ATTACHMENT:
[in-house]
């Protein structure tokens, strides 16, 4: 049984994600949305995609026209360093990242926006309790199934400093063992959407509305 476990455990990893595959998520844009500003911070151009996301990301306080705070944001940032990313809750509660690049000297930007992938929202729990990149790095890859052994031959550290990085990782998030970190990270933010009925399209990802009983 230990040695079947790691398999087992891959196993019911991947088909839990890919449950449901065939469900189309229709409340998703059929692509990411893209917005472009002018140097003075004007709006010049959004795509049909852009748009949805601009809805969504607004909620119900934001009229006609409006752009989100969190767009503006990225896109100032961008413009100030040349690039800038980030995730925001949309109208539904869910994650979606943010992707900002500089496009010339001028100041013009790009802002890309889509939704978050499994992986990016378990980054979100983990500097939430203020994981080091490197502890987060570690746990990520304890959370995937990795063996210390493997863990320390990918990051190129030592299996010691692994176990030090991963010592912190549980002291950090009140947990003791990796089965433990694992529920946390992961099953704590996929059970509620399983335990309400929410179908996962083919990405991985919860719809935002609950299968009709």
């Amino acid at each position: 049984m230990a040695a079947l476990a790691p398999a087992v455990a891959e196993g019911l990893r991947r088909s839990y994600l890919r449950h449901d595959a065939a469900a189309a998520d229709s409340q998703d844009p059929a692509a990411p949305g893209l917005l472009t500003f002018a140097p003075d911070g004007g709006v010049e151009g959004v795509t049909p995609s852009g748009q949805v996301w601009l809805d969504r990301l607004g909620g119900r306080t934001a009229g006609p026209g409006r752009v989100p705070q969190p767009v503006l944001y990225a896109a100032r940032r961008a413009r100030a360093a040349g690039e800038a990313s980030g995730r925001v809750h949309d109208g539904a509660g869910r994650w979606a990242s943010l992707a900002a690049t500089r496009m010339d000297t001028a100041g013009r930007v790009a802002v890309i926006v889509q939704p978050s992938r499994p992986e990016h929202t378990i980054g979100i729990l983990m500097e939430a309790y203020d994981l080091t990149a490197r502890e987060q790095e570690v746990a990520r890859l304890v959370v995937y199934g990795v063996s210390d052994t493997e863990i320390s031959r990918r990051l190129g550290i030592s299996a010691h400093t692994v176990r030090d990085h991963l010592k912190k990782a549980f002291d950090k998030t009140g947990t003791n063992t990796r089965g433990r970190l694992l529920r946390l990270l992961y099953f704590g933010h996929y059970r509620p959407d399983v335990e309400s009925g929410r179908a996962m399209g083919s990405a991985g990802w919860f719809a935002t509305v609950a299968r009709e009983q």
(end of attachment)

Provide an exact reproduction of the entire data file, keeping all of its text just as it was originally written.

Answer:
[in-house]
């Protein structure tokens, strides 16, 4: 049984994600949305995609026209360093990242926006309790199934400093063992959407509305 476990455990990893595959998520844009500003911070151009996301990301306080705070944001940032990313809750509660690049000297930007992938929202729990990149790095890859052994031959550290990085990782998030970190990270933010009925399209990802009983 230990040695079947790691398999087992891959196993019911991947088909839990890919449950449901065939469900189309229709409340998703059929692509990411893209917005472009002018140097003075004007709006010049959004795509049909852009748009949805601009809805969504607004909620119900934001009229006609409006752009989100969190767009503006990225896109100032961008413009100030040349690039800038980030995730925001949309109208539904869910994650979606943010992707900002500089496009010339001028100041013009790009802002890309889509939704978050499994992986990016378990980054979100983990500097939430203020994981080091490197502890987060570690746990990520304890959370995937990795063996210390493997863990320390990918990051190129030592299996010691692994176990030090991963010592912190549980002291950090009140947990003791990796089965433990694992529920946390992961099953704590996929059970509620399983335990309400929410179908996962083919990405991985919860719809935002609950299968009709």
């Amino acid at each position: 049984m230990a040695a079947l476990a790691p398999a087992v455990a891959e196993g019911l990893r991947r088909s839990y994600l890919r449950h449901d595959a065939a469900a189309a998520d229709s409340q998703d844009p059929a692509a990411p949305g893209l917005l472009t500003f002018a140097p003075d911070g004007g709006v010049e151009g959004v795509t049909p995609s852009g748009q949805v996301w601009l809805d969504r990301l607004g909620g119900r306080t934001a009229g006609p026209g409006r752009v989100p705070q969190p767009v503006l944001y990225a896109a100032r940032r961008a413009r100030a360093a040349g690039e800038a990313s980030g995730r925001v809750h949309d109208g539904a509660g869910r994650w979606a990242s943010l992707a900002a690049t500089r496009m010339d000297t001028a100041g013009r930007v790009a802002v890309i926006v889509q939704p978050s992938r499994p992986e990016h929202t378990i980054g979100i729990l983990m500097e939430a309790y203020d994981l080091t990149a490197r502890e987060q790095e570690v746990a990520r890859l304890v959370v995937y199934g990795v063996s210390d052994t493997e863990i320390s031959r990918r990051l190129g550290i030592s299996a010691h400093t692994v176990r030090d990085h991963l010592k912190k990782a549980f002291d950090k998030t009140g947990t003791n063992t990796r089965g433990r970190l694992l529920r946390l990270l992961y099953f704590g933010h996929y059970r509620p959407d399983v335990e309400s009925g929410r179908a996962m399209g083919s990405a991985g990802w919860f719809a935002t509305v609950a299968r009709e009983q």